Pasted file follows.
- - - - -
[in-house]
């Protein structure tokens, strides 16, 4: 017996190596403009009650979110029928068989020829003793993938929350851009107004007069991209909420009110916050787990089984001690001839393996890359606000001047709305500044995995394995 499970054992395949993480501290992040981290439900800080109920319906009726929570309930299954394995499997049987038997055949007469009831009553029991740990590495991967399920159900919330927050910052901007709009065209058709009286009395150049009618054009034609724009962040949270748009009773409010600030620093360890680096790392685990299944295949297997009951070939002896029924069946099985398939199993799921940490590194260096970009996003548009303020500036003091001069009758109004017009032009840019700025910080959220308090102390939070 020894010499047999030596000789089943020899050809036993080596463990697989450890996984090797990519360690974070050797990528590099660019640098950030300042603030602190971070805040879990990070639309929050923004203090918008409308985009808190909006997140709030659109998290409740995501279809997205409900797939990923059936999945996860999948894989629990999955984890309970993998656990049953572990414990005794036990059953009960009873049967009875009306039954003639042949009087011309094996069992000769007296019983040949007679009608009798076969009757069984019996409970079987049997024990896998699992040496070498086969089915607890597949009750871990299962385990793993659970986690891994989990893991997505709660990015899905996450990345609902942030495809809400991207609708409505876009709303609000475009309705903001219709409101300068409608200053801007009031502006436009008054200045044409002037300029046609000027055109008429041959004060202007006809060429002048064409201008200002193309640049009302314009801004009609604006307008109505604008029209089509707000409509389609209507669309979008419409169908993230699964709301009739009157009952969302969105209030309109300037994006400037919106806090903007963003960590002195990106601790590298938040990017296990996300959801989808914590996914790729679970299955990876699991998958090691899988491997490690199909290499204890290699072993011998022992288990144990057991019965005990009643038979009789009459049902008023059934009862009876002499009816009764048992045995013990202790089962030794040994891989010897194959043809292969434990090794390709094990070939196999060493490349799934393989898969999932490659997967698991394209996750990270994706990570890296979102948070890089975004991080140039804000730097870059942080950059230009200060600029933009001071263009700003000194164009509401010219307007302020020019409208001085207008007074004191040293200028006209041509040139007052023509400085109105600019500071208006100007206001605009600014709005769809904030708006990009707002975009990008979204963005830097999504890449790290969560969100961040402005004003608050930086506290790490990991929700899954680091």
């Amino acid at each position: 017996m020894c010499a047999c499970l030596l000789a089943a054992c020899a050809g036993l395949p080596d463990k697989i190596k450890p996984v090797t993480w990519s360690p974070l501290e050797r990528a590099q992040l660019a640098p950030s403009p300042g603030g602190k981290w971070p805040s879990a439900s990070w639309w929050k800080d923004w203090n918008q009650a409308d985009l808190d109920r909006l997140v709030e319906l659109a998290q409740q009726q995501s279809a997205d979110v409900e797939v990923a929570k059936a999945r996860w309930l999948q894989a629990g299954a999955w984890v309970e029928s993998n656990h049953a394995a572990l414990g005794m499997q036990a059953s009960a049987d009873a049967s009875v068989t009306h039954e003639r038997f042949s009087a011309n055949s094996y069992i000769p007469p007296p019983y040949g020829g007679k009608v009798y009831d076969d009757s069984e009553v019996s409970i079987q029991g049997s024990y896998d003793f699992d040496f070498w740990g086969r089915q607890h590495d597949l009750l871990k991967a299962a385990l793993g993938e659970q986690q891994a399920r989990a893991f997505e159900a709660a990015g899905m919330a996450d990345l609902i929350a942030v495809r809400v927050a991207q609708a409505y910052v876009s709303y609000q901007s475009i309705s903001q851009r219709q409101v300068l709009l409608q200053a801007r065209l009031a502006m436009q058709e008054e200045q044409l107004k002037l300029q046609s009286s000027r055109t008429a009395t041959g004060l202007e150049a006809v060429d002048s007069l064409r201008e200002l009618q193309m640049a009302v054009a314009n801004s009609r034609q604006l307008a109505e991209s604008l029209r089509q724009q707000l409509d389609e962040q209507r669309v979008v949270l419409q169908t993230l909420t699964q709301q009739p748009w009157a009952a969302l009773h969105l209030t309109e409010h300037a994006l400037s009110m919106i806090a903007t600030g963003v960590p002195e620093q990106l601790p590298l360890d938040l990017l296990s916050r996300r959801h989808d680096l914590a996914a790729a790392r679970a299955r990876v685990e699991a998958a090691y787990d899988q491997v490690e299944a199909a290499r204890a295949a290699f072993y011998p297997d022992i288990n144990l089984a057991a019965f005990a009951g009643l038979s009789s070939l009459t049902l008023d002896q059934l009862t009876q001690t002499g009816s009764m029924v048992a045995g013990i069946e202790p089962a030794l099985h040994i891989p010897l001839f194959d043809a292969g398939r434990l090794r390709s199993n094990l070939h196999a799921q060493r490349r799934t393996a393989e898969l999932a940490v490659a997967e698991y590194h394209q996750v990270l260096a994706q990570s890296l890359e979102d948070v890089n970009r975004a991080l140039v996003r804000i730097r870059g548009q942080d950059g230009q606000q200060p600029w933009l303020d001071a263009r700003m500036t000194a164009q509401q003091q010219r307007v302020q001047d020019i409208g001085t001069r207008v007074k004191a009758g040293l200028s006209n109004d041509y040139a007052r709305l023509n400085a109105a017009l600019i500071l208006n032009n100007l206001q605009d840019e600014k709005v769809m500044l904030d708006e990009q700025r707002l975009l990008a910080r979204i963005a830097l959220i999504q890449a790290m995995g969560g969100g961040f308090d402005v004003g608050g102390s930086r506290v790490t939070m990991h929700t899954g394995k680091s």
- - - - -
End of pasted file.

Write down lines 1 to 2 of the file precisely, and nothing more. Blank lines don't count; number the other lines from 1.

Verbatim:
[in-house]
């Protein structure tokens, strides 16, 4: 017996190596403009009650979110029928068989020829003793993938929350851009107004007069991209909420009110916050787990089984001690001839393996890359606000001047709305500044995995394995 499970054992395949993480501290992040981290439900800080109920319906009726929570309930299954394995499997049987038997055949007469009831009553029991740990590495991967399920159900919330927050910052901007709009065209058709009286009395150049009618054009034609724009962040949270748009009773409010600030620093360890680096790392685990299944295949297997009951070939002896029924069946099985398939199993799921940490590194260096970009996003548009303020500036003091001069009758109004017009032009840019700025910080959220308090102390939070 020894010499047999030596000789089943020899050809036993080596463990697989450890996984090797990519360690974070050797990528590099660019640098950030300042603030602190971070805040879990990070639309929050923004203090918008409308985009808190909006997140709030659109998290409740995501279809997205409900797939990923059936999945996860999948894989629990999955984890309970993998656990049953572990414990005794036990059953009960009873049967009875009306039954003639042949009087011309094996069992000769007296019983040949007679009608009798076969009757069984019996409970079987049997024990896998699992040496070498086969089915607890597949009750871990299962385990793993659970986690891994989990893991997505709660990015899905996450990345609902942030495809809400991207609708409505876009709303609000475009309705903001219709409101300068409608200053801007009031502006436009008054200045044409002037300029046609000027055109008429041959004060202007006809060429002048064409201008200002193309640049009302314009801004009609604006307008109505604008029209089509707000409509389609209507669309979008419409169908993230699964709301009739009157009952969302969105209030309109300037994006400037919106806090903007963003960590002195990106601790590298938040990017296990996300959801989808914590996914790729679970299955990876699991998958090691899988491997490690199909290499204890290699072993011998022992288990144990057991019965005990009643038979009789009459049902008023059934009862009876002499009816009764048992045995013990202790089962030794040994891989010897194959043809292969434990090794390709094990070939196999060493490349799934393989898969999932490659997967698991394209996750990270994706990570890296979102948070890089975004991080140039804000730097870059942080950059230009200060600029933009001071263009700003000194164009509401010219307007302020020019409208001085207008007074004191040293200028006209041509040139007052023509400085109105600019500071208006100007206001605009600014709005769809904030708006990009707002975009990008979204963005830097999504890449790290969560969100961040402005004003608050930086506290790490990991929700899954680091």